“I love our guys,” Boynton said. “The reality is, though, it’s probably not smart [to take a class this big] because you don’t have time. All the things they have to learn, there’s not enough time to help them and still win the games. You gotta focus on winning the games, which means you’re neglecting some of their development. We’re asking Brandon Garrison to do things he’s just not ready to do yet, but he’s out there. We need him to do it now.

“I don’t want want to give a hard, fast no [on taking another big freshman class], but my staff is going to have a hard time convincing me to take more than one or two freshmen.”

OSU signed one high schooler in the early period in Jeremiah Johnson.

Boynton’s History with Freshmen Minutes

The past two seasons have seen OSU freshmen total just 466 combined minutes — all coming last season from Quion Williams (446) and walk-on Naz Brown (20).

But this isn’t the first time an OSU season under Mike Boynton has involved a heavy amount of minutes from freshmen. During the 2020-21 season, aka the Cade Cunningham season, OSU freshmen accounted for 2,340 minutes. Cunningham was OSU’s leading minute-getter that season, playing 956. But the Cowboys also had a big freshman class along with the NBA’s No. 1 draft pick. Rondel Walker played 740 minutes and Matthew-Alexander Moncrieffe played 612.

The Cowboys are on pace to finish around the 2,340 minutes that OSU’s freshmen played that year, but are doing so without the No. 1 pick.

The year before also featured a healthy amount of minutes from newbies. Anderson, Boone, Keylan Boone and Chris Harris were all freshmen on that squad. But the difference with that group is they were supplemented with experienced guys. Lindy Waters, Cameron McGriff and Thomas Dziagwa were all in their senior seasons, and the Cowboys had Isaac Likekele and Yor Anei back as sophomores after playing a lot the year before.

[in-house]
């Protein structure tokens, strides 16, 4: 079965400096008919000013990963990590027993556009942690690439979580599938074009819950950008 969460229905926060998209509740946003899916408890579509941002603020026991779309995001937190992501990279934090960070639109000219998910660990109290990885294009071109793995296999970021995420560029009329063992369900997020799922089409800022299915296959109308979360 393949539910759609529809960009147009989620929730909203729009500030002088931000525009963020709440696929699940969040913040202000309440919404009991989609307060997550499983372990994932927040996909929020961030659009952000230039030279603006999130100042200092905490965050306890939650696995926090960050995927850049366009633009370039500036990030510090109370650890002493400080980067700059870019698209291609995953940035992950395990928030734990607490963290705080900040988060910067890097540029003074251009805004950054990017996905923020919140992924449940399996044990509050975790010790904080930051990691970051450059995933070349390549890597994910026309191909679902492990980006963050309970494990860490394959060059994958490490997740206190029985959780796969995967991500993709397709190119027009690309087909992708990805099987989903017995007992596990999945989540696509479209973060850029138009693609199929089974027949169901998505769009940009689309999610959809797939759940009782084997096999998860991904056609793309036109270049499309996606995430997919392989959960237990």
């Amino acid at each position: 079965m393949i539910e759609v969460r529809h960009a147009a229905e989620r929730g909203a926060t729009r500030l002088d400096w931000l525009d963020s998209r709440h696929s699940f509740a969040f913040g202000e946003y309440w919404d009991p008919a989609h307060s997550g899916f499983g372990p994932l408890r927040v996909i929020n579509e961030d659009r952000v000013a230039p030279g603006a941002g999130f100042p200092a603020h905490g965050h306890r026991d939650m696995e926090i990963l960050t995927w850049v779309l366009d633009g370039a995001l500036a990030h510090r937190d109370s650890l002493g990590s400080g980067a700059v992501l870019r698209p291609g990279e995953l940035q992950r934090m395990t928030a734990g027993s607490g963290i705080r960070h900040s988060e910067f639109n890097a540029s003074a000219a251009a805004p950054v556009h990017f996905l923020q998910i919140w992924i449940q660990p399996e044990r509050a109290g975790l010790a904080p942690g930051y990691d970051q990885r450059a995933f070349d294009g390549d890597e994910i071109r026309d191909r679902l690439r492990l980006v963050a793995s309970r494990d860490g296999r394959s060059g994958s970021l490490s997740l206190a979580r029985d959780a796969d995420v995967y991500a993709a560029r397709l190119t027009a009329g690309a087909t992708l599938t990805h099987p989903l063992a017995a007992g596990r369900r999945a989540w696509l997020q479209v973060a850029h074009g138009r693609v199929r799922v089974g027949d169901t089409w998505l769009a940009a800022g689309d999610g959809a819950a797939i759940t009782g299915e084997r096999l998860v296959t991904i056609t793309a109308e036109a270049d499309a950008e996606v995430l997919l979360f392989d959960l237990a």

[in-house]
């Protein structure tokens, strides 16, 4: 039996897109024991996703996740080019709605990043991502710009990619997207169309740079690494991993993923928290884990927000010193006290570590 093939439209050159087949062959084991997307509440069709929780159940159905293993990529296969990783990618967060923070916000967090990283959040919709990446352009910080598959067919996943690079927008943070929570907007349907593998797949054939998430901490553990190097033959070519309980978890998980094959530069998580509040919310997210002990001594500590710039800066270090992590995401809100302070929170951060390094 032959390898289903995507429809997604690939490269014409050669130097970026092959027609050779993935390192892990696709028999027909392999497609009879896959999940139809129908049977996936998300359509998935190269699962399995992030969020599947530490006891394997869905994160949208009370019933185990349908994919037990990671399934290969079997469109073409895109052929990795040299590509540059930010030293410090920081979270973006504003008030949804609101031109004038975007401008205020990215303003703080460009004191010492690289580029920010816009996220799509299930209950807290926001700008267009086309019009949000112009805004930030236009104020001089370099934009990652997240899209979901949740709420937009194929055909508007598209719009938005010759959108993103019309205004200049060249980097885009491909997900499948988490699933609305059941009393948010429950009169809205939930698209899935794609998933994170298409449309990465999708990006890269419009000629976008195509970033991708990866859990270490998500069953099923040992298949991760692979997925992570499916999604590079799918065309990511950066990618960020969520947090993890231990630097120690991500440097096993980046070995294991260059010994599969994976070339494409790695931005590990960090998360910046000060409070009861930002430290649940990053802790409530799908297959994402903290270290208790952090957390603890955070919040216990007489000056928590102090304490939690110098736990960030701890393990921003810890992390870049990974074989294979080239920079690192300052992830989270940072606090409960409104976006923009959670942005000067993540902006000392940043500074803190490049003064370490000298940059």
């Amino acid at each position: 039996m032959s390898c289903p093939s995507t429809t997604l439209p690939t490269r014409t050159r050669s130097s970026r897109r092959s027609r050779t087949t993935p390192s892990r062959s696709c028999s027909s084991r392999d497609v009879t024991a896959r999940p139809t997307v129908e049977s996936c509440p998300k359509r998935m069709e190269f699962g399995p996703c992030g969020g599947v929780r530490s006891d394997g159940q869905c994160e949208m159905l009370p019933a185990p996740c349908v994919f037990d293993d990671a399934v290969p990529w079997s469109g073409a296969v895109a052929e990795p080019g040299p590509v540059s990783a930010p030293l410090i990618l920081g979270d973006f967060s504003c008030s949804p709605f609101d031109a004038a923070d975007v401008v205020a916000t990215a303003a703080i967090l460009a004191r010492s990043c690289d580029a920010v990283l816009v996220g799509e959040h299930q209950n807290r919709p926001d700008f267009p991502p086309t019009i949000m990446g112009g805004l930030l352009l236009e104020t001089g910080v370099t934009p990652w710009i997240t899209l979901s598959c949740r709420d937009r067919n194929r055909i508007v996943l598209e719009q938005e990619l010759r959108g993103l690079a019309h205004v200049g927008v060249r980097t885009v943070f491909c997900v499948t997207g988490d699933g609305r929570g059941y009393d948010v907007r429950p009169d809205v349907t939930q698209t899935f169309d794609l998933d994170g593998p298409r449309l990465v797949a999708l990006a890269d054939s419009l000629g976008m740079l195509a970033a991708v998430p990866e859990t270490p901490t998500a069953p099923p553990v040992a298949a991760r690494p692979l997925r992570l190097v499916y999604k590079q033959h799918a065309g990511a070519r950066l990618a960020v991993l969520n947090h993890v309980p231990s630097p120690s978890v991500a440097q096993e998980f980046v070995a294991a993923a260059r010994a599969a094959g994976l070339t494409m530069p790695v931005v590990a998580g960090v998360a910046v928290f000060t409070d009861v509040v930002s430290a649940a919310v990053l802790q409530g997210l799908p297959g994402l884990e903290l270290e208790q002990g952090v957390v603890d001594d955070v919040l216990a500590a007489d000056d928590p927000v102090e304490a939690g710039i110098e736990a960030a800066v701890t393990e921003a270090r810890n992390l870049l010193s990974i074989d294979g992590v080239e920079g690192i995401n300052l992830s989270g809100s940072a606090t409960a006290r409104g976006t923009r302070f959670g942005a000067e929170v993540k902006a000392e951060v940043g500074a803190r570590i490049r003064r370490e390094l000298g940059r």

Speaking of: freshmen accounted for 2,268 total minutes of the Cowboys’ 2018-19 season, but that year was its own different animal. Likekele and Anei combined for 1,557 minutes. That was the year freshmen Maurice Calloo and Kentrevious Jones were booted from the team, and Boynton held open tryouts on campus to fill out his roster. Five walk-on freshmen combined to play 81 minutes that season.

Zack Dawson was the only freshman to play in Boynton’s first season, playing 50 minutes before leaving the team midway through the year.

Season Freshman Minutes
2023-24* 1,474
2022-23 466
2021-22 0
2020-21 2,340
2019-20 1,526
2018-19 2,268
2017-18 50

*season ongoing

So there have been heavy freshmen minutes before, but what makes this year feel different?

“I think those other teams had the luxury of a lot of other experienced guys with them,” Boynton said. “This team doesn’t. Even our ‘older guys’ are fairly new to this. Marsh, Hicklen, Javon, they’ve played college basketball, but they didn’t do it here. They didn’t go Kansas, K-State, Houston ever.

“… I think that’s been the thing that we’ve had to ask these guys to carry more on their plates as freshmen to give us a chance to win, which most of the time they’re not quite ready to do it consistently yet.”